[LINK] Is it just me, or is this daft?

Steven Clark steven.clark at internode.on.net
Fri Mar 18 03:15:17 AEDT 2011

On 18/03/11 00:39, stephen at melbpc.org.au wrote:
>>> We're a power plant, right?  Power is what we produce .. 
>> Oops. (which is perhaps the most terrifying word after all.. )
> And what is now produced with that 'oops' is domestic, and world, anger.
> Anger vocalized many times by Japanese, on media tonight, and by me now!

This is not entirely the making of the Japanese who have been put in the
position of trying to manage this, and everything else that's just
happened to a large chunk of this very connected, interconnected, and
still deeply traditional culture/country.

Right now, one of four damaged stations is in a critical state of some
kind. Chances are, no one knows exactly how bad. But there are a lot of
Japanese people working to do everything they can to prevent things
getting worse. Nuclear power stations are perhaps the most poorly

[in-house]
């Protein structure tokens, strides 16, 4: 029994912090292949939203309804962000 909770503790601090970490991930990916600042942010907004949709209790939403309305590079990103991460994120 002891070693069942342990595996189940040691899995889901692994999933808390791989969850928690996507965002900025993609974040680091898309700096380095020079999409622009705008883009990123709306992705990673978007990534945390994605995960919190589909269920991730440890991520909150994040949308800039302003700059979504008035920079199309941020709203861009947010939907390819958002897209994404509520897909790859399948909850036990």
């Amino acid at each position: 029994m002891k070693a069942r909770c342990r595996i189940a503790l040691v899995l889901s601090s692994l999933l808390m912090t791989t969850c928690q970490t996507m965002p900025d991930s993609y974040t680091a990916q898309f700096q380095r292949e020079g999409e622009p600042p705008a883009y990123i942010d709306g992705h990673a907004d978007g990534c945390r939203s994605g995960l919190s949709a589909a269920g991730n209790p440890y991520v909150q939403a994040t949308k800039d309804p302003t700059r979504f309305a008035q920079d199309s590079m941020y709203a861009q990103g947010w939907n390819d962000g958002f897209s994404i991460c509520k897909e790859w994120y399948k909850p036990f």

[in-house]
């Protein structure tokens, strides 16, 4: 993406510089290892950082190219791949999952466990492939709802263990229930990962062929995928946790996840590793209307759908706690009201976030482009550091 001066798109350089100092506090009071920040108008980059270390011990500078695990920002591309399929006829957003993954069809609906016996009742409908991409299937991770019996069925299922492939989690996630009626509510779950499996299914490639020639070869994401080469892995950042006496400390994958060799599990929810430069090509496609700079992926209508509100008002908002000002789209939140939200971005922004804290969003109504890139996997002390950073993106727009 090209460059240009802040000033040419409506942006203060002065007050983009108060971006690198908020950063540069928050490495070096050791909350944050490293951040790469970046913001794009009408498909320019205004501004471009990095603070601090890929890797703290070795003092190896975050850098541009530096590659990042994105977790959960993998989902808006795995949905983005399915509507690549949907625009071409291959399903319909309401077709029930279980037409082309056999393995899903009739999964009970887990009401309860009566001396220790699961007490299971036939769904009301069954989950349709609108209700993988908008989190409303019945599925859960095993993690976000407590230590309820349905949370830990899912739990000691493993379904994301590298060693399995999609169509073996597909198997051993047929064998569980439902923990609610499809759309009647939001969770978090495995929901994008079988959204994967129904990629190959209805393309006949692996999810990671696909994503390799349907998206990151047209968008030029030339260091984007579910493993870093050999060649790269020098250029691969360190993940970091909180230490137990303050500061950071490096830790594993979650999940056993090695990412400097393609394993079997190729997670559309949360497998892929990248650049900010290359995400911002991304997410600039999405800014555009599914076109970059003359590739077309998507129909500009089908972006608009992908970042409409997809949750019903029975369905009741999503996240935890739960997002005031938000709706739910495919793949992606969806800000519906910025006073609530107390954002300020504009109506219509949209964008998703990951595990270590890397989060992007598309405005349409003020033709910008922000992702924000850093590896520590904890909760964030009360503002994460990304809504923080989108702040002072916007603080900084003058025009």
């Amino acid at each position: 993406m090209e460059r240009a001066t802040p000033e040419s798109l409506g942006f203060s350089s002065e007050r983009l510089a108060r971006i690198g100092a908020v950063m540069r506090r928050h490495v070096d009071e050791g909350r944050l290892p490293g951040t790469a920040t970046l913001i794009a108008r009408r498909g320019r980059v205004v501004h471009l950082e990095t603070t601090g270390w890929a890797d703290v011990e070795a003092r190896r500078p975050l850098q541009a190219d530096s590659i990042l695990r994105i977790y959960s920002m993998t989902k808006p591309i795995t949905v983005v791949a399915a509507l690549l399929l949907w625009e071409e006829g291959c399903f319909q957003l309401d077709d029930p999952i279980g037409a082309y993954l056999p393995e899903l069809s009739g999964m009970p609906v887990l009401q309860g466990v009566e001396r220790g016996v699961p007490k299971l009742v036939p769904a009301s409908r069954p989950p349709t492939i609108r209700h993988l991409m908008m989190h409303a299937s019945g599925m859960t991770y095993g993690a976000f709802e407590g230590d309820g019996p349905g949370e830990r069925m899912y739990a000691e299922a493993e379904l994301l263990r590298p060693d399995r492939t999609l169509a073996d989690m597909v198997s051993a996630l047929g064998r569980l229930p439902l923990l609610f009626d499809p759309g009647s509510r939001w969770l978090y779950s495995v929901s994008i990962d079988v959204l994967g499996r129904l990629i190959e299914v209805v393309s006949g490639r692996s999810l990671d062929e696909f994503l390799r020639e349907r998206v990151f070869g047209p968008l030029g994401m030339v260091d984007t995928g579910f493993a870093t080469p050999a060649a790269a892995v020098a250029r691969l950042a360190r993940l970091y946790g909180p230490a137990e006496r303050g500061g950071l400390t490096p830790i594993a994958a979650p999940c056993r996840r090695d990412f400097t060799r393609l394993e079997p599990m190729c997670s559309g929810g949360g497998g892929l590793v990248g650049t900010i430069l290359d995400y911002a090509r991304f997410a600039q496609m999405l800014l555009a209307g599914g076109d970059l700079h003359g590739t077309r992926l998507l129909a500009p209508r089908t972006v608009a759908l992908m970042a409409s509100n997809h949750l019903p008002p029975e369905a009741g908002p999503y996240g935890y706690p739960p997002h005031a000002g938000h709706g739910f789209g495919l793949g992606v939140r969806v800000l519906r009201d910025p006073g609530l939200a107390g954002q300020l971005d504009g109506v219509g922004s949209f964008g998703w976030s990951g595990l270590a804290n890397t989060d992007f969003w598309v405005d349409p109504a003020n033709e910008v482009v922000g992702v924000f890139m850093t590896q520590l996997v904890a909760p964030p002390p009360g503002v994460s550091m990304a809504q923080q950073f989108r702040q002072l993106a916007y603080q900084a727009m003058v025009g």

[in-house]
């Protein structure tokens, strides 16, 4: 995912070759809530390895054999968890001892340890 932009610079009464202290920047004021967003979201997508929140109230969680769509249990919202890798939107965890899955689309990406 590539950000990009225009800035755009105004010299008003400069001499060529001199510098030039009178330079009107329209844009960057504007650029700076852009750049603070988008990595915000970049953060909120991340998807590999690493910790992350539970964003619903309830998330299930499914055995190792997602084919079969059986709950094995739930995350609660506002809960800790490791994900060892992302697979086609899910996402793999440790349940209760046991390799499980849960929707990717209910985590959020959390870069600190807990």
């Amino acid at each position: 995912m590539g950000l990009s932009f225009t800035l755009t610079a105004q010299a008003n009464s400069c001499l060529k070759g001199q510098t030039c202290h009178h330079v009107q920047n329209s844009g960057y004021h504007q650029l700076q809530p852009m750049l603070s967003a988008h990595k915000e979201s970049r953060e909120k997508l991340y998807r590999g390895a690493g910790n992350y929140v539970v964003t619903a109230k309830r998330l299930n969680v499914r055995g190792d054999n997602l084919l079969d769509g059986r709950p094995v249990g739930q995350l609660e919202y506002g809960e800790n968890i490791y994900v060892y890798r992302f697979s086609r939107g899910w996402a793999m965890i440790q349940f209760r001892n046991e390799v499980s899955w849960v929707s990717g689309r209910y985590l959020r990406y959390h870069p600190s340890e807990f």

understood of the major forms of electricity generation; compounded by
general misunderstandings about radiation (and it's potential effects)
more generally still.

What little I know about Japanese culture suggests that Western media
are not likely to help themselves or anyone else by leaping all over any
official they can corner. Communications are likely to be terse and
concise. And like any organisation, there are rules regarding who can
talk about what, when, and with whom.

In any emergency, situations change rapidly. It's hard enough for
emergency personnel on the ground to keep up with what they're doing,
and update up the chain, without an expectation that people outside that
chain also be kept updated. Particularly if those outsiders go about
expecting that they'll (a) be told *everything*, (b) *as* it happens,
and/or (c) in the *order* it happens.

One thing I'm pretty sure of in all of this: no one wants things to get
any worse. I doubt that media confusion (and confusing) is helping
anyone make anything better. But it does get their ratings up.

There are different kinds of radiation, with differing degrees of danger